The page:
DHO managing director, Nathan Thynne, spoke to Parsons about the growth of new health technologies and how brain health needs to be a focus in the sports industry.
“We’ve got to start looking now at brain health,” Thynne told Ministry of Sport.
“At the brain health of our community, and within that is definitely a very serious piece, which applies directly to sport, which is sub-concussions and concussions.
“The sooner we can get the product and the processes out to the community, we already have some elite teams using it, is that then we are really able to look at those longitudinal records and really start to make better informed healthcare decisions for our community as a whole.
“The other thing I can tell you is that it will drive down healthcare costs,” he said.
Thynne also discussed just how DHO is bringing world-class medical grade brain health products to the Australian market such as NeuroFlex and aligning with world class experts on the topic of brain health to broaden the local conversation.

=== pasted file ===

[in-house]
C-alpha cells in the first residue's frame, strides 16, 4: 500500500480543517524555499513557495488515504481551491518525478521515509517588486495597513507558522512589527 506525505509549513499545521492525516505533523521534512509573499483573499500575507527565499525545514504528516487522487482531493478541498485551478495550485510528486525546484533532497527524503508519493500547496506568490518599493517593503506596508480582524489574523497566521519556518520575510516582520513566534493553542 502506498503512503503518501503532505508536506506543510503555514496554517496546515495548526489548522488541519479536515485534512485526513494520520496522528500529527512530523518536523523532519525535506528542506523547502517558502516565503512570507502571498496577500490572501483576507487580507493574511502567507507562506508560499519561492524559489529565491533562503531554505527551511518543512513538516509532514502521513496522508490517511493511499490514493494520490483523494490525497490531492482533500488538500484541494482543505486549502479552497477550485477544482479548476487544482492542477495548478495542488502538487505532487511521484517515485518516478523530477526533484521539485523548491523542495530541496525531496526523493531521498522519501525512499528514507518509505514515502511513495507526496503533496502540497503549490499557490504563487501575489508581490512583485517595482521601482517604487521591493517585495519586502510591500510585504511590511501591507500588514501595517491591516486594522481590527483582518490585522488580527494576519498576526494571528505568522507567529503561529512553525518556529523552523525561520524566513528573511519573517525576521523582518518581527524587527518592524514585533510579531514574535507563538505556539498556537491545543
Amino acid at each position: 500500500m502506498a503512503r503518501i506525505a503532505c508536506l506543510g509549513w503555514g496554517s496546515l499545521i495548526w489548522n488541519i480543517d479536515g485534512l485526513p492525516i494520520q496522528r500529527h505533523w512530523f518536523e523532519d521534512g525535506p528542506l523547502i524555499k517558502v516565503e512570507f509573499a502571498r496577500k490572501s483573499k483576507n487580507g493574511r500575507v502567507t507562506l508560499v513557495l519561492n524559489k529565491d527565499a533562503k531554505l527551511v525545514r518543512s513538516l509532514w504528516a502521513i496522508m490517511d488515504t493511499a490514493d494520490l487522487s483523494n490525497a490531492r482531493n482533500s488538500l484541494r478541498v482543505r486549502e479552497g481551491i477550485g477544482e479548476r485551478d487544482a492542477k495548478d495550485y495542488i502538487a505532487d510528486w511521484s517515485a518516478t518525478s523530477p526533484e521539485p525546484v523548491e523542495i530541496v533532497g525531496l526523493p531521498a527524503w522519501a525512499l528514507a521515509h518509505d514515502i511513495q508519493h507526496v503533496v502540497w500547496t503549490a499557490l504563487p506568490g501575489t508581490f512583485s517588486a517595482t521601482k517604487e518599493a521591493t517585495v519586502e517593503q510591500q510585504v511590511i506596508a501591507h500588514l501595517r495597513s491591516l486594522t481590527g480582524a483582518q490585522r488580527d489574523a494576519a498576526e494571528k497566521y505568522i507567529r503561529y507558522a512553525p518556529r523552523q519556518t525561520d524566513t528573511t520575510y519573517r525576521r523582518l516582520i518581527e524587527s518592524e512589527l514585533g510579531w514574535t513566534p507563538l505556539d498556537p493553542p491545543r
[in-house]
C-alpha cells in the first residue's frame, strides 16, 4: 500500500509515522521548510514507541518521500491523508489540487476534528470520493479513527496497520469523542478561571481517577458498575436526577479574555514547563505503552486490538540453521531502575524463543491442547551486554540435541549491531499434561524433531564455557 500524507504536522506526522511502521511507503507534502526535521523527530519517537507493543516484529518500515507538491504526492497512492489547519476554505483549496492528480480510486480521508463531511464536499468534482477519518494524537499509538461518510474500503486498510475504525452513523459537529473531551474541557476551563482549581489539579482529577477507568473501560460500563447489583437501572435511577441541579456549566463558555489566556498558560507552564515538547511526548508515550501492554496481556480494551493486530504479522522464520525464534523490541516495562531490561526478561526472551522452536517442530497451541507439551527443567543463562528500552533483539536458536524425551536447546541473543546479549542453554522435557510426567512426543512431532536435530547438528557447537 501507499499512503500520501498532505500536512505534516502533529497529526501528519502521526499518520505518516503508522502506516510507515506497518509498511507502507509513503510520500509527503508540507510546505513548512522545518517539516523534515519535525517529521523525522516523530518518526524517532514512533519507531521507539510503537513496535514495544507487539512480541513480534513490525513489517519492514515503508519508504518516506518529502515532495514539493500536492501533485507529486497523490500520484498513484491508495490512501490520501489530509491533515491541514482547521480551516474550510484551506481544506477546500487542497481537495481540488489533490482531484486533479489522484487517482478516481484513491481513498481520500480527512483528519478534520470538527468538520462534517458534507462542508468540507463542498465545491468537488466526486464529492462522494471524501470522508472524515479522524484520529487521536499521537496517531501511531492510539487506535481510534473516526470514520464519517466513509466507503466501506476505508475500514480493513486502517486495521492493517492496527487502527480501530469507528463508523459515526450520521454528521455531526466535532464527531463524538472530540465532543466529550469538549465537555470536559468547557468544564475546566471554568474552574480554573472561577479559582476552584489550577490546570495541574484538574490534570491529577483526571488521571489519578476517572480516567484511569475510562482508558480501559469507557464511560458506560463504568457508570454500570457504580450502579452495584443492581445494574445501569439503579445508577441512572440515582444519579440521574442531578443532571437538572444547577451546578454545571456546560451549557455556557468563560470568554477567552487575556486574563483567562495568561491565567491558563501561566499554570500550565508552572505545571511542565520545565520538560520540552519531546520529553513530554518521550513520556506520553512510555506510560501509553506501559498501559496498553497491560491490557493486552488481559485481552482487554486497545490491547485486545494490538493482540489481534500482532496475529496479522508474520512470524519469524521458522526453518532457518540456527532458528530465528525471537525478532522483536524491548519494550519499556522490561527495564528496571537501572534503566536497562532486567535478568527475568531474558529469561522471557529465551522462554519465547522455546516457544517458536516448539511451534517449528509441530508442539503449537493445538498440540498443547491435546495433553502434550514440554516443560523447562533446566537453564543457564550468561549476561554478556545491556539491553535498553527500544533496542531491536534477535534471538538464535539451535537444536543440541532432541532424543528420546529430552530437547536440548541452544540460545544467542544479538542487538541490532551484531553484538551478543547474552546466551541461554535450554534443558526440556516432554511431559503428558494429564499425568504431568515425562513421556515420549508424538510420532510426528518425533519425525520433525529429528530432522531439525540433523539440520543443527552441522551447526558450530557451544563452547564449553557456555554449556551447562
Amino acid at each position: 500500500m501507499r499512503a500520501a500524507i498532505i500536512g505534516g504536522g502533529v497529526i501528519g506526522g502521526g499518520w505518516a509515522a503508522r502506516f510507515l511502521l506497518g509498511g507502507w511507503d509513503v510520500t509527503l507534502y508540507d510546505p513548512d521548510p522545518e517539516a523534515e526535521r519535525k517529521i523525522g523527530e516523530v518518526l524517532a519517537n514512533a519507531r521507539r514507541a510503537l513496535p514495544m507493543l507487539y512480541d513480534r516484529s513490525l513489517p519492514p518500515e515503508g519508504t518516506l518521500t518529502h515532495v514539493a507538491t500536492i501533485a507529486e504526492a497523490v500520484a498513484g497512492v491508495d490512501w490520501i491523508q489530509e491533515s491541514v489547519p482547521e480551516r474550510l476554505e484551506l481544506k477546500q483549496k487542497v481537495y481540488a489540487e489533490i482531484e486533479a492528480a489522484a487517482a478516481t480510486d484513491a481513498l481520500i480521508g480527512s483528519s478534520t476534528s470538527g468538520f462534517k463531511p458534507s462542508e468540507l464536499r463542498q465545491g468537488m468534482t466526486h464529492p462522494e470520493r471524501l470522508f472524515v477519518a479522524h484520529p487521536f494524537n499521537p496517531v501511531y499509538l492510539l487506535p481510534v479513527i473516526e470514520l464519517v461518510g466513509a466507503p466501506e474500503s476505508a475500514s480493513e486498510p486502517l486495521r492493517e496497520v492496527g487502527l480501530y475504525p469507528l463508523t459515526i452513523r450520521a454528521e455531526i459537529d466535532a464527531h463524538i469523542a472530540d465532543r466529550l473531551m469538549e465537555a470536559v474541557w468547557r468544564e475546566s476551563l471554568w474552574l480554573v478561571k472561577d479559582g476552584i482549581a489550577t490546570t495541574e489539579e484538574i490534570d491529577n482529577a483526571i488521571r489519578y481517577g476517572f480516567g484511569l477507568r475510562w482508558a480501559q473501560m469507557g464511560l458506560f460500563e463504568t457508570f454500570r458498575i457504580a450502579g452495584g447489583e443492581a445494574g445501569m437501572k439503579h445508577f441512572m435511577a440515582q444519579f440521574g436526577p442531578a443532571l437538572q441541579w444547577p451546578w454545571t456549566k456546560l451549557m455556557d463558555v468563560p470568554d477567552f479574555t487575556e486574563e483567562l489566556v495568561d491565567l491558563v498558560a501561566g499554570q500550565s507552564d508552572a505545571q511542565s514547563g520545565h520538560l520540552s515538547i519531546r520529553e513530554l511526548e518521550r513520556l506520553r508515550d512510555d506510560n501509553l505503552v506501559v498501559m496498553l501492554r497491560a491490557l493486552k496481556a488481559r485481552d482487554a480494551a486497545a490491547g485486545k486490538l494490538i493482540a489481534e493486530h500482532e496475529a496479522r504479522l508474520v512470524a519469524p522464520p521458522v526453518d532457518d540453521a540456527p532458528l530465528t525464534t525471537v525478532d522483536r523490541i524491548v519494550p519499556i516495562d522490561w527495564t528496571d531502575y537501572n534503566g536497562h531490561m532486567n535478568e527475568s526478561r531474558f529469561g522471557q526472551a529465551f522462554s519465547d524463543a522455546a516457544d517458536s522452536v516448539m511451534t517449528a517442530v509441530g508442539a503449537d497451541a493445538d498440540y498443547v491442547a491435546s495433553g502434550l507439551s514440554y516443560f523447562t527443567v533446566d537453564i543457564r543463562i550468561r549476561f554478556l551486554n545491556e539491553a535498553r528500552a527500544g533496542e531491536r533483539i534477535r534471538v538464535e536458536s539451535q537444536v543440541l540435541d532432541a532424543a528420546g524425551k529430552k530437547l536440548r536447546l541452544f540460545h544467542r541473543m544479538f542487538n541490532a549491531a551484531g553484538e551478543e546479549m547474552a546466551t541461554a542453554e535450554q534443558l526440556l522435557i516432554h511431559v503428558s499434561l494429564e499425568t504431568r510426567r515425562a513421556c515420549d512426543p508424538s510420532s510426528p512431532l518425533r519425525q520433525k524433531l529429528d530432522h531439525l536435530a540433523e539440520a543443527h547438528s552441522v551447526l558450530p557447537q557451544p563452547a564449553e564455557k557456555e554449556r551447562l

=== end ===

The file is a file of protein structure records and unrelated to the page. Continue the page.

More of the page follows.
As part of the Brain Health Conversation series, Parsons speaks with DHO partner, Saccade Analytics, chief technology officer, Sam Collins, on NeuroFlex, the virtual reality eye-tracking technology and how it aims to deliver better care for concussions and vestibular disorders.
Parsons also spoke to Mind Medicine Australia senior health executive, Jane Burns on mental fitness, wellbeing, social innovation, and disability, as well as Boston University CTE Center director and professor of Neurology and Pathology at Boston University of Medicine, Dr. Ann McKee on the long-term effects of repetitive head impacts, concussion, and blast injury in contact sports.